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Were You Injured By A Hazardous Chemical?

Illinois residents generally know – based on information we gathered in science classes, things we’ve seen in the news and facts listed on warning labels – that some chemicals are more hazardous than others. Substances that are toxic or contain dangerous ingredients must be handled, used and stored in a particular way in order to avoid accidents that can damage property and hurt people in the area. Hazardous materials can easily cause harm to workers using them on the job, to first responders who treat injured employees and address on-site emergencies, and to innocent bystanders exposed inadvertently due to the release of toxins.

Current Protocols

The federal Environmental Protection Agency (EPA) is tasked with keeping track of hundreds of thousands of different types of hazardous chemicals, everything from poisons and household cleaners to industrial-strength acids and fertilizers. While the EPA has protocols in place for mandatory employer reporting of dangerous substances through its “Tier II” system, there is little to no federal oversight of the validity of that data.

Illinois has its own state laws regarding the handling and disclosure of toxic chemicals, set forth in the Uniform Hazardous Substances Act of Illinois (435 ILCS 35) and the Illinois Chemical Safety Act (435 ILCS 45). Having these protocols in place means that it is less likely that Illinois workers and emergency responders will be exposed to toxic levels of dangerous materials, but it does not mean that injuries – even deaths – from hazardous chemical substances never happen.

The Consequences Of Inaccurate Reporting

In June of this year, a fire and subsequent explosion at Nova-Kern LLC (a manufacturer of compounds used in high-tech manufacturing based in Seward, Illinois) injured one employee and released smoke containing numerous potentially toxic substances, including chlorine gas, into the environment. The chemical exposure resulted in the evacuation of many of the homes and businesses in the area of the plant for an entire day. Firefighters on the scene took no special precautions when trying to extinguish the blaze because the company had not reported the presence of any hazardous chemicals on site. Amazingly, no emergency responders or bystanders were injured.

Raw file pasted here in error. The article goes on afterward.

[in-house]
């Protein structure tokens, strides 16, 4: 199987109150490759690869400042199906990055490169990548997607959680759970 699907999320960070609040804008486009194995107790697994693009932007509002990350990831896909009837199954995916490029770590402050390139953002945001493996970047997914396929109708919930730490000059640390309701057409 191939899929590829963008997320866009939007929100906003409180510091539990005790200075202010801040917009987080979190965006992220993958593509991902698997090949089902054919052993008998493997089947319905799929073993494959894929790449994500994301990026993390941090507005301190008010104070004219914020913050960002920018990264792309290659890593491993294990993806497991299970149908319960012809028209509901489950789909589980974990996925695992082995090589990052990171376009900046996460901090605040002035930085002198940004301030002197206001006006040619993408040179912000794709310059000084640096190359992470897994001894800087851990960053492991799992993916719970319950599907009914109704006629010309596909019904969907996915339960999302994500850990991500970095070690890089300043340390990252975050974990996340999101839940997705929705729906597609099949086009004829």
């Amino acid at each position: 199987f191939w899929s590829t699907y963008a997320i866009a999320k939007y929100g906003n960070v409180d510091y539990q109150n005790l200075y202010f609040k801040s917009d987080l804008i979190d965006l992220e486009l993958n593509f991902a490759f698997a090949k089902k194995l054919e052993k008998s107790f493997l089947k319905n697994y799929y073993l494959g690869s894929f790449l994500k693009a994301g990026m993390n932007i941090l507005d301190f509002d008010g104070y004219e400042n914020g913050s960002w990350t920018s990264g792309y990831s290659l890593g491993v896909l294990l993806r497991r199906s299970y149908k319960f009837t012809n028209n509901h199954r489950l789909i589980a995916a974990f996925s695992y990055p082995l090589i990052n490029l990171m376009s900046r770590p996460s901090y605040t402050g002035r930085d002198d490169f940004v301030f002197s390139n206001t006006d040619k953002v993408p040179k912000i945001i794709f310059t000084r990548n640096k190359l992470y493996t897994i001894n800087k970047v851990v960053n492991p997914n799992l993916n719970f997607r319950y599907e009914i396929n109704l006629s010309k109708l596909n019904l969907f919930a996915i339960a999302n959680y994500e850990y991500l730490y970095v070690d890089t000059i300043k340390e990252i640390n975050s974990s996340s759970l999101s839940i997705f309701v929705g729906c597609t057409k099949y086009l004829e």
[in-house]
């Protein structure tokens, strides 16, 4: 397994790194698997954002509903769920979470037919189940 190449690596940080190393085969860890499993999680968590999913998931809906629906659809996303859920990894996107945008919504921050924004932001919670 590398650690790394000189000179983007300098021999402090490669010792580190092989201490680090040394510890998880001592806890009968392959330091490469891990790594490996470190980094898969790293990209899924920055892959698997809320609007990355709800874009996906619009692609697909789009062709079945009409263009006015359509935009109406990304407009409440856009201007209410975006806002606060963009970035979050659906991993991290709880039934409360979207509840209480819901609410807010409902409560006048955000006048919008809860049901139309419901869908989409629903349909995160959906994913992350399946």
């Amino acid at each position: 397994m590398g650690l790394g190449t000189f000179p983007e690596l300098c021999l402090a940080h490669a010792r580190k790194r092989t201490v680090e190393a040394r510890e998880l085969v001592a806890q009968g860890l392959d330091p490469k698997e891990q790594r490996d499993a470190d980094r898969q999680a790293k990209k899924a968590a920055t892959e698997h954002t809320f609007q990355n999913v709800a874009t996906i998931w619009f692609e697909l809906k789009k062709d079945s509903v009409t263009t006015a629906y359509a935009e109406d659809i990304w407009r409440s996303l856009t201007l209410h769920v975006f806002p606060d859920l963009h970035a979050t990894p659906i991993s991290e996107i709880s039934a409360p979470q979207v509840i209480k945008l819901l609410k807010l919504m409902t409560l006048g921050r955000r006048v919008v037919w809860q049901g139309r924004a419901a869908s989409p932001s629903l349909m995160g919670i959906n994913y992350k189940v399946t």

Not all have been so lucky, though. EPA data shows that there have been 60 deaths, over 1,300 injuries and roughly $1.6 billion in damages at sites storing the 140 most hazardous chemicals (of the 500,000 that the EPA keeps track of) since 2005.

Common Work-Related Injuries

Exposure to dangerous chemicals can happen in several different ways and can result in different injuries. Workers exposed to hazardous materials might endure serious or even fatal:

  • Chemical burns to the skin
  • Inhalation burns to the mouth, throat and lungs
  • Injuries from fires or explosions triggered by improper storage or handling of toxic substances

Exposure to chemicals could also result in a heightened risk for some cancers and other potentially fatal health conditions.

The high risks associated with many industrial chemicals led the EPA and Illinois Emergency Management Agency to create reporting and education programs aimed at keeping the state informed about caches of dangerous chemicals, but also to ensure that employees have been given the necessary knowledge to make safe decisions in the workplace. This includes having Material Safety Data Sheets (MSDS) listing pertinent handling and use information about various substances, properly labeling all hazardous materials and having well-defined training programs to teach new employees how to handle toxins.

Getting Help When You Have Been Injured

Have you or a loved one been injured by exposure to a toxic or dangerous chemical in the workplace? Would you like more information about how workers’ compensation benefits or possible third party liability claims against those responsible can help? If so, speak with an experienced Illinois workers’ compensation and personal injury attorney in your area. Contact Taradash Johnson Janezic at 815-669-4635 or reach out online.